In this week’s Throwback Thursday, we are going to take a look at the first title in Geoff Crammond’s critically acclaimed Grand Prix series. Formula One Grand Prix (called World Circuit in the United States) was released in 1992 for the Amiga, Atari ST, and PC. F1GP is regarded to as the spiritual successor to REVS, Geoff Crammond’s first racing title.
F1GP was one of the first serious simulation titles to come after Papyrus’ Indianapolis 500: The Simulation, and simulated the 1991 Formula One vehicles and tracks, but due to licensing constraints, fictional names were used. Sixteen circuits are included in the title. The game also featured the ability to tweak your car’s setup, something that was all but unheard of in 1992. Tire wear and damage were also accurately replicated in the sim.
Multiplayer was very interesting in F1GP. Since there was no online play enabled in the game, a “play by mail” mode was implemented. Basically, you would choose a driver for a race, and when your turn ended, you would mail the game’s floppy disk to the next competitor. You could actually run a full season through this method.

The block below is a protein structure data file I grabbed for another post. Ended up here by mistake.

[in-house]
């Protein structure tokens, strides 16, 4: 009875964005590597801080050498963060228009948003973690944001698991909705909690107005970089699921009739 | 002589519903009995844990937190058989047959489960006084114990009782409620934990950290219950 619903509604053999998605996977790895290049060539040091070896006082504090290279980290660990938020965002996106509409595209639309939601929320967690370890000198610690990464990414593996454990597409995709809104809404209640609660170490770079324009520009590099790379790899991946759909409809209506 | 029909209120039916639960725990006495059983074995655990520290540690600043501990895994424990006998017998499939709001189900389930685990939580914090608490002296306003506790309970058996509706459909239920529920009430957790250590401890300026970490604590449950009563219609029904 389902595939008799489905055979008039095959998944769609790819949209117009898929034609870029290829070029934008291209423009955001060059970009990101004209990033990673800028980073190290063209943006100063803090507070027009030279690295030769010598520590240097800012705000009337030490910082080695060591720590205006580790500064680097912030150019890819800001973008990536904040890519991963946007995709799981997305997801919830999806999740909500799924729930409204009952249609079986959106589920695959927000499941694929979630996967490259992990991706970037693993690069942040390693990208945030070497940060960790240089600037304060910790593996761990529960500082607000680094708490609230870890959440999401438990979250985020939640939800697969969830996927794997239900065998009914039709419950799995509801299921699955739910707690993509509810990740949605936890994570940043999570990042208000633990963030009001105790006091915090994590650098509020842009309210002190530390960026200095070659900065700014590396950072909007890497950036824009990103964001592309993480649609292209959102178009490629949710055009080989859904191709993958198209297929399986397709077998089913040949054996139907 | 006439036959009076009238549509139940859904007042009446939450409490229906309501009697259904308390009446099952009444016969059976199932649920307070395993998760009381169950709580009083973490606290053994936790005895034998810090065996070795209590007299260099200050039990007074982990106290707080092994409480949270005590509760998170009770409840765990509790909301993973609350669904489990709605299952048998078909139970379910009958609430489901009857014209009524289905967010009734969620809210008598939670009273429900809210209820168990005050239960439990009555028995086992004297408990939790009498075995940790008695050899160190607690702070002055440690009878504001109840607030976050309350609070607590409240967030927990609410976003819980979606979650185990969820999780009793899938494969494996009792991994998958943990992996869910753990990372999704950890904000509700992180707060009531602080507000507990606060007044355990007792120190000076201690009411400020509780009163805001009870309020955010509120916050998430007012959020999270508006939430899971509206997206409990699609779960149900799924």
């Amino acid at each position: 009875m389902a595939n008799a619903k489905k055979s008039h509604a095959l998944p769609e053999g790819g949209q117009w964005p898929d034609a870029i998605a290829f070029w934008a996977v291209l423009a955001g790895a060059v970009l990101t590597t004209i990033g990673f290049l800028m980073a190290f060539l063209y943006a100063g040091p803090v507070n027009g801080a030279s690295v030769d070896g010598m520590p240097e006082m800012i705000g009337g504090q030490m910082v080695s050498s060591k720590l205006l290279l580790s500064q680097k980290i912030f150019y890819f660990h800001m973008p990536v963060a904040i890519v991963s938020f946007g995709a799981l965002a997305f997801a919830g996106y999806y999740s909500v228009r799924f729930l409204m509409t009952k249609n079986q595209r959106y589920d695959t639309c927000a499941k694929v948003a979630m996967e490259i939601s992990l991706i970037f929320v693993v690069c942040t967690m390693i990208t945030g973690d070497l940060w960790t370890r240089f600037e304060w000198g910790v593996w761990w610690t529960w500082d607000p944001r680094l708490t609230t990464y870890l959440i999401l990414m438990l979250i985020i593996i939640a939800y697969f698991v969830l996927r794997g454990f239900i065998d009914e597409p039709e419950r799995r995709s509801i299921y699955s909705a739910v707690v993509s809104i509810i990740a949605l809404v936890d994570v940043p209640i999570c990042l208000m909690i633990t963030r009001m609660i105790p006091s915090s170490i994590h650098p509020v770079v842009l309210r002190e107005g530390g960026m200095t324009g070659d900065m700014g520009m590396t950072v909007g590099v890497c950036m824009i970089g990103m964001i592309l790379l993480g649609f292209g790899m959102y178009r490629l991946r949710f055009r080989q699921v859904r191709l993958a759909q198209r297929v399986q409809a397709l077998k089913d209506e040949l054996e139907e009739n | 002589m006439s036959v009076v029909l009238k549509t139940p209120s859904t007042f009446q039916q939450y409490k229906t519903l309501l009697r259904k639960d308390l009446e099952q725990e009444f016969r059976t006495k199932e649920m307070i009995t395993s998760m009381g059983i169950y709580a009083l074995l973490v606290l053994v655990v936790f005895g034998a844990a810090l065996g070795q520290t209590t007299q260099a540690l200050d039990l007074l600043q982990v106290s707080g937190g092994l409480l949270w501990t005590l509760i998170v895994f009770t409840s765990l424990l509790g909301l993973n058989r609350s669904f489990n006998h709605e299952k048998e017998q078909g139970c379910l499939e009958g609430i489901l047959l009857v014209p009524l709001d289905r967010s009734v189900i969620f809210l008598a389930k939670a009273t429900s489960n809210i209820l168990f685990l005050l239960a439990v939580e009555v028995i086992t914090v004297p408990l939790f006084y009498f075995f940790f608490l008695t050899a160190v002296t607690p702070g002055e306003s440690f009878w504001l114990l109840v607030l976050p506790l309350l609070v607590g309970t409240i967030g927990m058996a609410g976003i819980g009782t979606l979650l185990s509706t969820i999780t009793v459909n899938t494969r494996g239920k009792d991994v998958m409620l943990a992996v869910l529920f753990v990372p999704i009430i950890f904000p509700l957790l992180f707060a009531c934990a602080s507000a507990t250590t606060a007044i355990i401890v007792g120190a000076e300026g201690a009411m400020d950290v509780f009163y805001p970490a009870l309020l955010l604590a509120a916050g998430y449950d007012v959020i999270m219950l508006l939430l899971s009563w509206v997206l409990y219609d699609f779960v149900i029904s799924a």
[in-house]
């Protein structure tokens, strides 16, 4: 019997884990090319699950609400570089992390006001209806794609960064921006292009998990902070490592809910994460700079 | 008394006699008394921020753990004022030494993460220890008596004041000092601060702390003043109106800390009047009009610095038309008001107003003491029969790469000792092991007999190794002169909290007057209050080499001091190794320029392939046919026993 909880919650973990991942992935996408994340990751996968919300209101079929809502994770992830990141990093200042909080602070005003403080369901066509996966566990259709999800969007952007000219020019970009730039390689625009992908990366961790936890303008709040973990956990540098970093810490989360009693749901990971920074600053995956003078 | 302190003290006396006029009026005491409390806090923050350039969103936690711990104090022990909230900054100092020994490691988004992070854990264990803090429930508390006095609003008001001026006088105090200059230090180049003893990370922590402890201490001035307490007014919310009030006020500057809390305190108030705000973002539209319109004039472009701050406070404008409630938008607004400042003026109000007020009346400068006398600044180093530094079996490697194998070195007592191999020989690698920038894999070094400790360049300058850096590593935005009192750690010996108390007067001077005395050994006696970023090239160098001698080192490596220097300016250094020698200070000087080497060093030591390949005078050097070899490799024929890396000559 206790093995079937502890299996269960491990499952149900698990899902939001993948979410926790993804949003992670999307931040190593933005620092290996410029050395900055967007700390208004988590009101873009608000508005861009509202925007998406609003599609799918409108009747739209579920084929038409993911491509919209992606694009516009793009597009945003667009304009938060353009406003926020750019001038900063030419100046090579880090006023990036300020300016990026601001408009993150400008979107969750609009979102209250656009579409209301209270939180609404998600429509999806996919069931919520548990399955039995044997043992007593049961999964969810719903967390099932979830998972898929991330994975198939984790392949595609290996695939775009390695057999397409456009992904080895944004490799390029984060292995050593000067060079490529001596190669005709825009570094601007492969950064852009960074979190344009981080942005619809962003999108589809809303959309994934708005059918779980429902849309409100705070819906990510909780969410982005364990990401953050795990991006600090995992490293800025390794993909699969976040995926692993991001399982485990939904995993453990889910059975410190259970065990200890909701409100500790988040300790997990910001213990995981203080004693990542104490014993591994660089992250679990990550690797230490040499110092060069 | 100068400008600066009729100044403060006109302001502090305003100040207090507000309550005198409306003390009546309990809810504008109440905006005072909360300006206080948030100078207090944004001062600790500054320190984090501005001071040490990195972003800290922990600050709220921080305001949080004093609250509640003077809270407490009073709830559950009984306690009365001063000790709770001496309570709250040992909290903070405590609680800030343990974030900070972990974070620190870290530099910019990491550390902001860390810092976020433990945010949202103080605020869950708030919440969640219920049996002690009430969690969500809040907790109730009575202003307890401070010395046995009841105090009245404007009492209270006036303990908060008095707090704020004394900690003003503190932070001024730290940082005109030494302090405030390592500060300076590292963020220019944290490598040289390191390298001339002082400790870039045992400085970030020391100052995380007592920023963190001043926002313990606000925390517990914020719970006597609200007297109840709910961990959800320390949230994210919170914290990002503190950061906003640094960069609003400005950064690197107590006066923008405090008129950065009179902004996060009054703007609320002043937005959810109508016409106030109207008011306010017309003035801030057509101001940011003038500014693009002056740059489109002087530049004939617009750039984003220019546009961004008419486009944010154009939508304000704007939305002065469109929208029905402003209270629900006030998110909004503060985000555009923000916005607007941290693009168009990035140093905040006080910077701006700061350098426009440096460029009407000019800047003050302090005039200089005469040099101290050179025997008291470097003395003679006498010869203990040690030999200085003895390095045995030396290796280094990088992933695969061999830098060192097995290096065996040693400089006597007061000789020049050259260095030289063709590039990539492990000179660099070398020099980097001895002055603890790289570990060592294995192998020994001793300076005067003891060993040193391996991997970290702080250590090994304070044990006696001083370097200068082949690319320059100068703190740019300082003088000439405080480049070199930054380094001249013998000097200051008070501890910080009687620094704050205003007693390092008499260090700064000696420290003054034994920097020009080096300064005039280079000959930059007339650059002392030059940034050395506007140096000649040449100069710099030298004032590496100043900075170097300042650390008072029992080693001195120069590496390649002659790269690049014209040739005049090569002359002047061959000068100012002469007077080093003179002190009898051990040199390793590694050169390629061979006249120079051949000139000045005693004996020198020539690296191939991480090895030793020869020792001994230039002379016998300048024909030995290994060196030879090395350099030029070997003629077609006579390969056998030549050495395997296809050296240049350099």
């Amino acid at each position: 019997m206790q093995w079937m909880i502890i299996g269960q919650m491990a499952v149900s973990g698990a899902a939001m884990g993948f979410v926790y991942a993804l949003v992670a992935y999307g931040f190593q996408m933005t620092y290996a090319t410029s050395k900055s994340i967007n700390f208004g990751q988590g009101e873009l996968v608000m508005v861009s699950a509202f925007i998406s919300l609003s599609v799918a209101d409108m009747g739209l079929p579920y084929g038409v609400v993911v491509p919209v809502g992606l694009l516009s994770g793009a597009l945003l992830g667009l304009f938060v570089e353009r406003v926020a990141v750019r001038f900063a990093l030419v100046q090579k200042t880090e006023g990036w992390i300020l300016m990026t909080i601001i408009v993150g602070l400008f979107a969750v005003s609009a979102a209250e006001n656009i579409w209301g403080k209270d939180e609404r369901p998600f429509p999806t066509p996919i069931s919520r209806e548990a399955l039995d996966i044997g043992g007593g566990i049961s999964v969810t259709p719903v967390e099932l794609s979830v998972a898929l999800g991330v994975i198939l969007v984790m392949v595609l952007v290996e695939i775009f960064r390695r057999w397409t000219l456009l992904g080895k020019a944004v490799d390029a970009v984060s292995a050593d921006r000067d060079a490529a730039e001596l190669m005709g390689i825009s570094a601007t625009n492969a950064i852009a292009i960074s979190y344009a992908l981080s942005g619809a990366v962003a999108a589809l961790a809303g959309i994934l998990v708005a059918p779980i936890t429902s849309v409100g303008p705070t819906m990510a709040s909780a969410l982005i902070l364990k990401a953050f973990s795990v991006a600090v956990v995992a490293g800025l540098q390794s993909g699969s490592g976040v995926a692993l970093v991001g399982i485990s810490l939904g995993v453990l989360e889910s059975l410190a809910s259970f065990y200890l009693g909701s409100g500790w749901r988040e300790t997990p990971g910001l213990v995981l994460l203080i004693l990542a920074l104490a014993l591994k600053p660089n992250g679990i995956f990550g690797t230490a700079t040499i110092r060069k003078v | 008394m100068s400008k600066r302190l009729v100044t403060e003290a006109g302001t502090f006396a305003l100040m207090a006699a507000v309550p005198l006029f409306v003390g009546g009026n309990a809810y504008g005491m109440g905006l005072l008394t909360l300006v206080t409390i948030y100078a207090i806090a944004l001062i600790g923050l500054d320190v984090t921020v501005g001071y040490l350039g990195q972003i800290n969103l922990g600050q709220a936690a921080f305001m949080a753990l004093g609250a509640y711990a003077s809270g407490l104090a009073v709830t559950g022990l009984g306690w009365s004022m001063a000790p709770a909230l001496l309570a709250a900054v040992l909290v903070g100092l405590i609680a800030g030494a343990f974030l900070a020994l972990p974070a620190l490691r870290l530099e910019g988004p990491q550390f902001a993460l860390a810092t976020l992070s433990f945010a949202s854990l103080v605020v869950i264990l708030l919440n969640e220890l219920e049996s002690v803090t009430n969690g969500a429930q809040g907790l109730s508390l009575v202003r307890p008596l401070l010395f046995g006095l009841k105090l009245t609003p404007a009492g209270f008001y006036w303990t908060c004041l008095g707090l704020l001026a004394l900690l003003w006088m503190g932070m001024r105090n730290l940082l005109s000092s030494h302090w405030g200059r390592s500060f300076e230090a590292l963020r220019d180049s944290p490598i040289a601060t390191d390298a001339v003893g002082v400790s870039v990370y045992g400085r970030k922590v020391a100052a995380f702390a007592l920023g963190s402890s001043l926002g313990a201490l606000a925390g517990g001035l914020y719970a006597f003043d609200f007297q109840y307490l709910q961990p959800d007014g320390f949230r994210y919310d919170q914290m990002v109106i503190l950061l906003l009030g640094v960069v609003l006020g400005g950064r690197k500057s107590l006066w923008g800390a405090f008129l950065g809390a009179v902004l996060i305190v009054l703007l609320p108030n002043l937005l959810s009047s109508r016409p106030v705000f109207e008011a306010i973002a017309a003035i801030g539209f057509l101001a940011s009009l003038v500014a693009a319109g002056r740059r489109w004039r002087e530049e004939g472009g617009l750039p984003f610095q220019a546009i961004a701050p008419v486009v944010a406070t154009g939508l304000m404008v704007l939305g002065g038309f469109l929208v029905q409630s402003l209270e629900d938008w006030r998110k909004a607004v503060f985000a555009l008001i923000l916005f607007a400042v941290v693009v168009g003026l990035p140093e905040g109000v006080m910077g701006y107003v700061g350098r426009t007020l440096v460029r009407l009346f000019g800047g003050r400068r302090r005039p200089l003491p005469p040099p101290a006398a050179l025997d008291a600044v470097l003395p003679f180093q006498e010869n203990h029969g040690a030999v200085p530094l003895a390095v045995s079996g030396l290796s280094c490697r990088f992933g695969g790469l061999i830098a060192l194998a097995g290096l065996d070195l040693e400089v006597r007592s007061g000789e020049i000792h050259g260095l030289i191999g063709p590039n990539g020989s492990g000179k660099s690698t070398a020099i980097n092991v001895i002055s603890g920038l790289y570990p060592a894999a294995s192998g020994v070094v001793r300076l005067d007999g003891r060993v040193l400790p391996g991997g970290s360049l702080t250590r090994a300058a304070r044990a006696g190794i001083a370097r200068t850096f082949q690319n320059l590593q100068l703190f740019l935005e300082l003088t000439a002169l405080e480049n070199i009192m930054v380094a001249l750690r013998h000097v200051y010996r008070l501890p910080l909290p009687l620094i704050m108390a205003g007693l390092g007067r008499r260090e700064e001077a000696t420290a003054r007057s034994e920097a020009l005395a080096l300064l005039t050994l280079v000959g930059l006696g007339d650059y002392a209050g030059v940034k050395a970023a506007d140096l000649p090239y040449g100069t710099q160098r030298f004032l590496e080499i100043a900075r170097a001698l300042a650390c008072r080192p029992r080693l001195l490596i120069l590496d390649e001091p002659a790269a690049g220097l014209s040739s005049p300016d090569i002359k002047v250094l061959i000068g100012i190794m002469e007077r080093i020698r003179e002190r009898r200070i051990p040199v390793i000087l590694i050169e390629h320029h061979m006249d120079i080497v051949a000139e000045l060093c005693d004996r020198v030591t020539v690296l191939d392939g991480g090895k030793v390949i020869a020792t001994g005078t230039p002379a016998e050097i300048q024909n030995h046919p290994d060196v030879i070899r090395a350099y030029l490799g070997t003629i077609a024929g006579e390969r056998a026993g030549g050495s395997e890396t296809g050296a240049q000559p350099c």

The game also featured an active online community, that nearly spanned two decades! Many new skins, performance mods, even an attempt at a course editor was added to F1GP. The Play by Mail system was even used into the early 2010s, Online community also expanded in the subsequent Grand Prix releases, until Microprose shut down in 2003.
Since F1GP is now considered Abandonware, you can download it here. Do you have any memories of racing the first GP title? Did you ever try play by mail?
Darin’s Note: World Circuit was ahead of it’s time and one of the first great hardcore sims to hit the market. Would have been awesome to be able to race true multiplayer. It’s a shame that Geoff stopped at GP4. It would be awesome if he was still in the industry, and I would love to see what he could have done with modern day hardware.